Debra Strickland

When some of Larry’s friends realized Debra was so distraught about the speech, they “flew in, and started telling me stories,” Debra says, about how happy he had been with her.
On Sept. 11, Debra was working not far from the Pentagon at Ft. Belvoir, Va. “We were doing access control exercises on the day he died, looking at what to do if we need to close the gates, practicing that” sort of thing, Debra says, remembering with a break in her voice: “It was a gorgeous day.”

In shock after Larry was killed, Debra thought she would retire immediately from active duty, but colleagues and commanders encouraged her not to make a sudden change.

“I am not clear how it happened, but I stayed on,” Debra says, serving eight more years active duty before making two tours in Afghanistan.

She says the three years after Sept. 11 —and the constant reminders of the 9/11 terrorist attacks at the Pentagon as the nation entered wars in Afghanistan and Iraq — were a nightmarish blur. “The imagery, the conferences…. It was an exercise in Groundhog Day. For three years. I prayed every day.”

The agony eased after three years, she says, but it still didn’t get easy.

Her two tours in Kabul were “the most fulfilling experience I ever had, in all my years. I got to serve with the soldiers, with what I associated with the work my husband did before his death,” Debra says.

Debra finally retired last year after serving 35 years. Recently, she has been helping her mother in Florida deal with a health crisis and is finally getting a chance to consider what she will do next do in her career. Debra also serves on the board of advisors to the National 9/11 Pentagon Memorial Fund.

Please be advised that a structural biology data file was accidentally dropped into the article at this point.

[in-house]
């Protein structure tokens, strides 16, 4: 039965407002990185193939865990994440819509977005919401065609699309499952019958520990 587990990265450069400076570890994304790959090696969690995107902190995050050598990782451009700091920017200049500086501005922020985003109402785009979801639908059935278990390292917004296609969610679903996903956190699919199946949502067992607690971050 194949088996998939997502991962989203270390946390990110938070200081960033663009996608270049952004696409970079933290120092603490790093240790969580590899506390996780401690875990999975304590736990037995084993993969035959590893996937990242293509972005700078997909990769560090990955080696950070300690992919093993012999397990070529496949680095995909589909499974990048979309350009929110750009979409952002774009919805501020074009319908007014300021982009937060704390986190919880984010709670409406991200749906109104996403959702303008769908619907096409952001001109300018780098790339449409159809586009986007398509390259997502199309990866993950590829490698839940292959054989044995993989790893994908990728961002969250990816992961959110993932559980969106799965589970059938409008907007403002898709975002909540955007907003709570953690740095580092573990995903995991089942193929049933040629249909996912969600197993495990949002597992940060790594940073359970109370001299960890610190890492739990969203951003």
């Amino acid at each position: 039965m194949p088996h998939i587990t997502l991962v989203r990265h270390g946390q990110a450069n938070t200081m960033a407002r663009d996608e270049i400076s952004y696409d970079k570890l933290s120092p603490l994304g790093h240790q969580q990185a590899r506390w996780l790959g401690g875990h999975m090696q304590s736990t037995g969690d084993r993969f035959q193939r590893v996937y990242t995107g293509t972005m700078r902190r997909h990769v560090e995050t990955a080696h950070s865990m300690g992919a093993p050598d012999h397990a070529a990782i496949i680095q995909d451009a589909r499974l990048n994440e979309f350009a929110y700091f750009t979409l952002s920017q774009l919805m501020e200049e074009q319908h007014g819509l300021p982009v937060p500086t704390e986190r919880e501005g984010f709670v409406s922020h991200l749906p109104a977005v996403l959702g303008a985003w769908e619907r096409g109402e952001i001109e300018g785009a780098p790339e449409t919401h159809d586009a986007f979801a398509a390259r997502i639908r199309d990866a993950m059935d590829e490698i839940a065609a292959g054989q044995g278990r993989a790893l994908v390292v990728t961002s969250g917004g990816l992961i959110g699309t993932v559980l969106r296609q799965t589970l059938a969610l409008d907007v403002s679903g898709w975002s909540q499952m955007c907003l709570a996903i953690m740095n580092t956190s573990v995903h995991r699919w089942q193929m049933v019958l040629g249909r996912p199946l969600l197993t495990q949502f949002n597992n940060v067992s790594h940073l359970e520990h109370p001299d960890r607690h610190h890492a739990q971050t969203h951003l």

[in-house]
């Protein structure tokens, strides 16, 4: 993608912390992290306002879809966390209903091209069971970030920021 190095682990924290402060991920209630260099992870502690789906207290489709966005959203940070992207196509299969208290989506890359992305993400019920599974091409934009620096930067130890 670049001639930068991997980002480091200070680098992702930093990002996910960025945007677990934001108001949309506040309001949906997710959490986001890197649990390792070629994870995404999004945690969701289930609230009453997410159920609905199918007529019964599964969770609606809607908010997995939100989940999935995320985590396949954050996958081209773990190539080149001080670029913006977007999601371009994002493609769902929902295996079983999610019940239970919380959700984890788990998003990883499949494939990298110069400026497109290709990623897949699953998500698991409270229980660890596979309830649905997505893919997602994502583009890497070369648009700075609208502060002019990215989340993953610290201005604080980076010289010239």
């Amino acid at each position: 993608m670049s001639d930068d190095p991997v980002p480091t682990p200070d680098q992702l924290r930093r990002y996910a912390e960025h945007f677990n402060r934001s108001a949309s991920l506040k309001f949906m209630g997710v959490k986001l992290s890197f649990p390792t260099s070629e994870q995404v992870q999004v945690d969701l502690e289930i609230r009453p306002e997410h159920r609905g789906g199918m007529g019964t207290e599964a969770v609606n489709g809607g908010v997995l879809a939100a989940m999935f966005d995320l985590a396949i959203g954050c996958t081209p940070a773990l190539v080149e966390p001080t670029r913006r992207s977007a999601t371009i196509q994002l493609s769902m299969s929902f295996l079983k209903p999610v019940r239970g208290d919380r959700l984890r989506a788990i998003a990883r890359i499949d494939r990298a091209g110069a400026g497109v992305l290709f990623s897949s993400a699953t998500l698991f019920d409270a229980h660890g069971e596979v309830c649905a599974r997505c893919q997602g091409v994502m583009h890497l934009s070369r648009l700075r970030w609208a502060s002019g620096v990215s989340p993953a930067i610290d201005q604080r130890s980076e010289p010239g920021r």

Debra says the country and its elected leaders have lost sight of their sense of national focus in the 10 years since 9/11, and she urges a restoration of balance and accountability.

“Someone needs to hold the process accountable,” she says.

But Debra has not lost her sense of optimism and hope in the past 10 years.

“I certainly believe we can get the nation back on track, and we can do it fast,” Debra says. “We need to cooperate. When things are so hopeless and are so desperate for so many people, we need to find common ground.” And the tone of her voice makes it clear she believes we can.

Larry Strickland’s parents, Lee and Olga Strickland, of Puget Sound, Washington State, died in 2008, eight months apart. Besides his wife Debra, he is also survived by his younger sister Donna Marie, by his three grown children: Julia, Matthew and Chris, and three grandchildren: Brendan, Sammy and Levi.

(from Yahoo)
Share your 9/11 memories with us on Twitter – #911remembered

http://news.yahoo.com/widow-accepts-afghanistan-mission-after-9-11-twist-of-fate.html

18 Aug

You’re invited to the 10th Anniversary remembrance of the 9-11-2001